Cumberland Times-News

Editorials

October 30, 2012

Superstorm

Sandy will long be remembered by its victims

Considering that we are only a little more than a decade into the 21st Century, it may be too soon to refer to Superstorm Sandy as “The Storm of the Century.” Still, it’s a storm many of us will long remember.

Of course, what one would call Sandy or any other such catastrophe (“weather event” is a bit of an understatement) depends upon how much one was affected by it.

What some people refer to the Storm of the Century for the 20th Century happened in March 1993, and it hammered much of the eastern half of the country. Even the Florida Panhandle got four inches of snow, and our area didn’t escape from the heavy snow and wind it brought.

As far as Sandy is concerned, parts of our region got off lightly compared to what happened elsewhere. More than 7 million people along the East Coast were without power, and New Jersey Gov. Chris Christie said the devastation on the Jersey Shore was “some of the worst we’ve ever seen.” Damage from the storm could amount to as much as $20 billion.

 The farther one went west in our area, the worse the problem was. No injuries or life-threatening situations were reported, although high winds and torrential rain made life miserable for many residents. Still, thousands were without power in Allegany County and nearby West Virginia.

It was different in Garrett County, which experienced a blizzard. Power was out, some people had to be evacuated and some roads were impassible because of downed trees.

People in some other areas in lower elevations woke up to find small amounts of snow — so if the temperatures had been colder, their problems could have been much worse.

If the situation is bad where you are, but you are all right at home, stay there. Give crews a chance to open the roads. Keep your cell phones charged and stay in contact with others who may not have fared as well as you did.

Recovery from such events takes time. Be patient and, most of all, be smart and be safe.

1
Text Only
Editorials
  • We concur We concur

    We’re certain that Donald Rumsfeld, who served as Secretary of Defense under Presidents Gerald Ford and George W. Bush, echoes what many Americans feel about the complexity of filing income tax returns.
    When he filed his return, Rumsfeld sent the following letter to the Internal Revenue Service:

    April 16, 2014 1 Photo

  • The first step The first step

    If all goes as planned, Frostburg State University will one day offer a doctorate in nursing, a physician’s assistant program and a new health sciences building on campus.

    April 15, 2014 1 Photo

  • Where to look Where to look

    Drive anywhere in Maryland and it seems there is one highway construction project after another. While it is good to see our roads and bridges being upgraded, it can be nerve-wracking for anyone traveling a long distance.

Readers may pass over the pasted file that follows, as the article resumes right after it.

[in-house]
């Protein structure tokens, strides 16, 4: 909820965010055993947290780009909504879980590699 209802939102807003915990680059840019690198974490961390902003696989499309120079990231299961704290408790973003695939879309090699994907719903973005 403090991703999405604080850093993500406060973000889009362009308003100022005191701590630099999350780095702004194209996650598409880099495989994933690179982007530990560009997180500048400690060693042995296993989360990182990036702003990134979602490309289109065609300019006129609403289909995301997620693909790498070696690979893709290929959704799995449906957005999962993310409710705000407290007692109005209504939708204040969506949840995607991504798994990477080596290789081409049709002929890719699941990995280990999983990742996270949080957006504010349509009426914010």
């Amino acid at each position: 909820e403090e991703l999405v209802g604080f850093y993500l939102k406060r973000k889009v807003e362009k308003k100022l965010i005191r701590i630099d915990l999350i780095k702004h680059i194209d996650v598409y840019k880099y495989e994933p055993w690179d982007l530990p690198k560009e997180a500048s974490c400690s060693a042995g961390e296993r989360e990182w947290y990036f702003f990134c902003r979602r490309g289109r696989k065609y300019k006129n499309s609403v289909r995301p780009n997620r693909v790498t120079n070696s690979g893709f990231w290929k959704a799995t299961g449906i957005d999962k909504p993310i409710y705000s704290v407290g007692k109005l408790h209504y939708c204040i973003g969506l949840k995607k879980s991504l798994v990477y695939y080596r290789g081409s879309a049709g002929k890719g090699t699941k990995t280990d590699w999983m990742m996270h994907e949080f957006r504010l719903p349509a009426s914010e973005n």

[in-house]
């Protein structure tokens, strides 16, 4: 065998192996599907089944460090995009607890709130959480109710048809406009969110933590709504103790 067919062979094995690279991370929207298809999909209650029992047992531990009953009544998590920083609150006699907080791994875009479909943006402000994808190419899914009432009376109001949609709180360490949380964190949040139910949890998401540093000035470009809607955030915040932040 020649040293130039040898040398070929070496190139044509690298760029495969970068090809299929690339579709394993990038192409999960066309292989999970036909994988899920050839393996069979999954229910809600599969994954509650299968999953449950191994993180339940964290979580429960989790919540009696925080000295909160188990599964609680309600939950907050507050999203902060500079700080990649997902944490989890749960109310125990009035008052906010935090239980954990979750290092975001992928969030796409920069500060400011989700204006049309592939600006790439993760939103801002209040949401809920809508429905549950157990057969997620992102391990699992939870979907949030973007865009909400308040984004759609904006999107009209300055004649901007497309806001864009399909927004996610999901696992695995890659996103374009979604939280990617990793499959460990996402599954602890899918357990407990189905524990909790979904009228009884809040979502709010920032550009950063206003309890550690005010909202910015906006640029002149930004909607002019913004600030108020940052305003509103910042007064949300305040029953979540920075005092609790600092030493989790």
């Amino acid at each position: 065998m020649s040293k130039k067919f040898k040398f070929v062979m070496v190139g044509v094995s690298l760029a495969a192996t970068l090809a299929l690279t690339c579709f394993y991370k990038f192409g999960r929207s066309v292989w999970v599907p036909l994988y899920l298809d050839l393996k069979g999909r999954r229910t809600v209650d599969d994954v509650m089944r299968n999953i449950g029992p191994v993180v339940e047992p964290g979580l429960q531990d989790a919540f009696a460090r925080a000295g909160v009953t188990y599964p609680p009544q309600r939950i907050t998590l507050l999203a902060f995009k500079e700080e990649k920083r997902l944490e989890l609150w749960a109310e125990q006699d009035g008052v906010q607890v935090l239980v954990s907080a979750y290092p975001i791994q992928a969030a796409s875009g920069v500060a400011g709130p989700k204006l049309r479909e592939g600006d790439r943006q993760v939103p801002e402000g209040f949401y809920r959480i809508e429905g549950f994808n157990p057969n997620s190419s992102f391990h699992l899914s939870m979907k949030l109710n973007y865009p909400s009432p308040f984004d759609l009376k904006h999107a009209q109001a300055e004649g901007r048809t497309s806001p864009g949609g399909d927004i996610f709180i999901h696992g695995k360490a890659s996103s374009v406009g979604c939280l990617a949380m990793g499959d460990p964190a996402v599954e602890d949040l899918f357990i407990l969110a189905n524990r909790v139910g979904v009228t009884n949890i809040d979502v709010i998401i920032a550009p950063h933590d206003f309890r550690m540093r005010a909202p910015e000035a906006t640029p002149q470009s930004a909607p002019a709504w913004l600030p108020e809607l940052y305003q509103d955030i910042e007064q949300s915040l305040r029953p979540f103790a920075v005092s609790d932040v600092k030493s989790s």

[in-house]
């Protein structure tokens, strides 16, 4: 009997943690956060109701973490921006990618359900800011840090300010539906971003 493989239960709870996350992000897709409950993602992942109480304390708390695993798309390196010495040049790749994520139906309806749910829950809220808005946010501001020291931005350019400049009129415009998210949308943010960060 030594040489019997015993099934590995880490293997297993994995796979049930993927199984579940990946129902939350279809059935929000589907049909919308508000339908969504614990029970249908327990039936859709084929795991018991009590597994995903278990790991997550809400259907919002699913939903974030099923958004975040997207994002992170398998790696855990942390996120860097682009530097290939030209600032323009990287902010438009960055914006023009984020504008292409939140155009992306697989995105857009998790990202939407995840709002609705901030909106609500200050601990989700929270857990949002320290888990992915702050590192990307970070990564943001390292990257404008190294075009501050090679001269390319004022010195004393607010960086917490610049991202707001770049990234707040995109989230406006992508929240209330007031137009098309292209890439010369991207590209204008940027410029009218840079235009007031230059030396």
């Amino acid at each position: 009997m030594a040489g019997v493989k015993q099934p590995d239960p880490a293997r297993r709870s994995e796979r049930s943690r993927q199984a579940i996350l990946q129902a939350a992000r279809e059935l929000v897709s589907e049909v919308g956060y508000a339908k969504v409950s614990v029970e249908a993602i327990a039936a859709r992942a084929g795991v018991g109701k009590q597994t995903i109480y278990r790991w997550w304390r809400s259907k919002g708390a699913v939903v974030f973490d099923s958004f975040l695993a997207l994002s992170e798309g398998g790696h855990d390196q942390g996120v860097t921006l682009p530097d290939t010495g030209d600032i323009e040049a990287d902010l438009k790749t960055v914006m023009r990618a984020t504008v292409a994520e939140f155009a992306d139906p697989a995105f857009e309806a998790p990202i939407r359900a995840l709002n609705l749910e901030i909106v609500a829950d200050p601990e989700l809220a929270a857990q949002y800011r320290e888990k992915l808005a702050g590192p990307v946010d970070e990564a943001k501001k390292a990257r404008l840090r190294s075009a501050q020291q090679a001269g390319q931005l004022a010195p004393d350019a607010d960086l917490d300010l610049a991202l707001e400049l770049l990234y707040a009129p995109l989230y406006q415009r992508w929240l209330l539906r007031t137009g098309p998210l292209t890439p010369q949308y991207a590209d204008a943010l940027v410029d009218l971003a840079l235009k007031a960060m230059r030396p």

April 14, 2014 1 Photo

  • Library week

    Public libraries remain one of the best uses of taxpayer dollars. They are open to all. Young or old, poor or wealthy, residents can use computers and read current magazines and newspapers. Compact discs featuring a wide variety of music and
    movies on DVD may be checked out in addition to novels and other books.

    April 13, 2014

  • Sunday hunting Sunday hunting

    Legislation that increases hunting oppportunities on Sundays in Garrett, Allegany and Washington counties has passed the Maryland General Assembly and reached the governor’s desk.

    April 13, 2014 1 Photo

  • One cannot compromise on God’s word

    A recent letter asked, “What is it about compromises that seem so undesirable?” Most of us are familiar with John 3:16, which says, “For God so loved the world that he gave his only son, that whoever believes in him should not perish but have eternal life.” The next verse goes on to say, “For God did not send his son into the world to condemn the world, but in order that the world might be saved through him”

    April 13, 2014

  • Ballpark project a partnership, not a government handout

    To the Editor:
    Regarding Mark Nelson’s recent objection to county government assistance to exploring the placement of a minor league baseball team in the Cumberland region, I would answer that the project should be considered a partnership between private enterprise and government. The private support would come by way of donations collected from local citizens, currently banked through the Dapper Dan Club.

    April 13, 2014

  • Editorial Cartoon Editorial Cartoon

    April 11, 2014 1 Photo

  • Decriminalizing marijuana lines pockets of drug cartel

    Has the Maryland government decided they like contributing to the drug cartel? Their new decriminalization of marijuana does nothing but line the pockets of the cartel.

    April 11, 2014

  • Speed cameras Speed cameras

    We’ve never been big fans of speed cameras, primarily for two reasons. First, because the cameras are not always accurate, and secondly because many jurisdictions seem to create revenue by installing cameras and issuing high numbers of speeding tickets.

    April 10, 2014 1 Photo